4. Fintech model Switzerland– a solution based on three pillars

The regulatory amendments proposed by the Federal Council will be based on three complementary pillars. Anti-Money laundering regulations will continue to apply to Fintech firms if they act as financial intermediaries.

a. First Pillar: Extension of the holding period for crowdfunding platforms and other ventures

According to Art. 5 para 3 lit. c of the Swiss Banking Ordinance ("BO"), accounts of securities dealers, precious metal traders, asset managers or similar firms are not qualified as deposits from the public if  they are interest-free and exclusively used for the settlement of client transactions. Nonetheless, according to FINMA practice, such funds can only be held for a period of up to seven days. This timeframe has turned out to be too short, especially in the crowdfunding sector.

Therefore, by its policy statement, the Federal Council proposed prolonging the holding period in settlement accounts to 60 days. This change will enable crowdfunding firms (as well as other firms with settlement accounts) to collect funds and to hold such funds for a period of up to 60 days without the necessity of applying for a banking license.

b. Second Pillar: Innovation area ("Sandbox")

Under the current regulation, funds taken from more than 20 depositors qualify as deposits and are subject to a banking licence unless an exemption applies (Art. 5 and 6 BO). Given that taking in deposits is part of their financial activities, this restriction limits Fintech firms’ development potential.

In response thereto, financial market regulation shall allow for the performance of authorisation-exempt bank-like activities in an innovation area called "Sandbox". Accordingly, a provider operating in this exempted innovation area would be allowed to accept deposits without restriction up to a total value of CHF 1 million.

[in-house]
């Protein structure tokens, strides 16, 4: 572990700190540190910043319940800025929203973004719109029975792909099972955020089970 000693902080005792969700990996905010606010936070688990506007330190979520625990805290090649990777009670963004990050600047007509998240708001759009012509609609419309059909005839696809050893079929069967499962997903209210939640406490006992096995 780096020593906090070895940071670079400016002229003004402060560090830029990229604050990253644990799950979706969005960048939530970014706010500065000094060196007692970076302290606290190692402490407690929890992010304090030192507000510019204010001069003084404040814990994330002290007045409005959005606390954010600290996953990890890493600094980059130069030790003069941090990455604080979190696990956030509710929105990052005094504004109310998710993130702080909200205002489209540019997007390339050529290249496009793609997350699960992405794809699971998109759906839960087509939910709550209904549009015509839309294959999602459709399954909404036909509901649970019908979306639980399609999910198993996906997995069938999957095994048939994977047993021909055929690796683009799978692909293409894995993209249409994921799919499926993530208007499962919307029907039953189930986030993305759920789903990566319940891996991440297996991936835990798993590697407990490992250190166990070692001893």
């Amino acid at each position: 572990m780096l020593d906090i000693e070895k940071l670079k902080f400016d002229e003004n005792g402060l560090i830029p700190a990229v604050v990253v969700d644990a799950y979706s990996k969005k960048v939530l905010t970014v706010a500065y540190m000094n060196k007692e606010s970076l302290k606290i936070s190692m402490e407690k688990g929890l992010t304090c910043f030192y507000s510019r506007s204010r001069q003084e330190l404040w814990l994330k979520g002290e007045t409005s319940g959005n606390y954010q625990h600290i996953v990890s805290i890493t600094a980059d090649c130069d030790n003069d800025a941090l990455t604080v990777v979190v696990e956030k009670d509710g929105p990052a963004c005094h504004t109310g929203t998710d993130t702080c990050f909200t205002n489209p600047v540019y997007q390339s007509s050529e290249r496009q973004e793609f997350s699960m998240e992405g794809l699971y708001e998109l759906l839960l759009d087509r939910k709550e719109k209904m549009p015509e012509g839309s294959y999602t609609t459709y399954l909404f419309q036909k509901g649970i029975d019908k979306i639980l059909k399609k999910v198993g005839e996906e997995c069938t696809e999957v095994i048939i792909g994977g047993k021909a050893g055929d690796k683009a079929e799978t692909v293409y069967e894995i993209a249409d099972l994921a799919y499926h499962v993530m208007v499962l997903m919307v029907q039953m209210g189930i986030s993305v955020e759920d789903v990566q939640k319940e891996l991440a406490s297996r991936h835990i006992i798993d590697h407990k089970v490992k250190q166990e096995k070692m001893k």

c. Third Pillar: "Fintech licence"

Having identified the legitimate need to create a less onerous licence for Fintech firms, the Federal Council proposed creating a new licence category for institutions outside the lending business.

The so-called "Fintech licence"  will provide for less stringent regulatory requirements than the regular banking licence. This licence would entitle Fintech firms to accept public funds up to CHF 100 million even if such funds are qualified as deposits in the sense of the BA. Further exceptions for a higher threshold than CHF 100 million are foreseen if special requirements can guarantee protection to the individual client.

Firms holding a Fintech licence would be requested to hold a minimum capital of 5% of the accepted funds but not less than CHF 300,000.

The Fintech licence, as proposed by the Federal Council, would be unique and unequalled by international standards.

5. Next steps

The Federal Council instructed the FDF to prepare a consultation draft to implement the proposed legislative amendments. This draft will be available by the beginning of 2017. Stakeholders are invited to align with the FDF to clarify whether additional regulatory adjustments are needed to remove further barriers to Fintech firms’ market entry.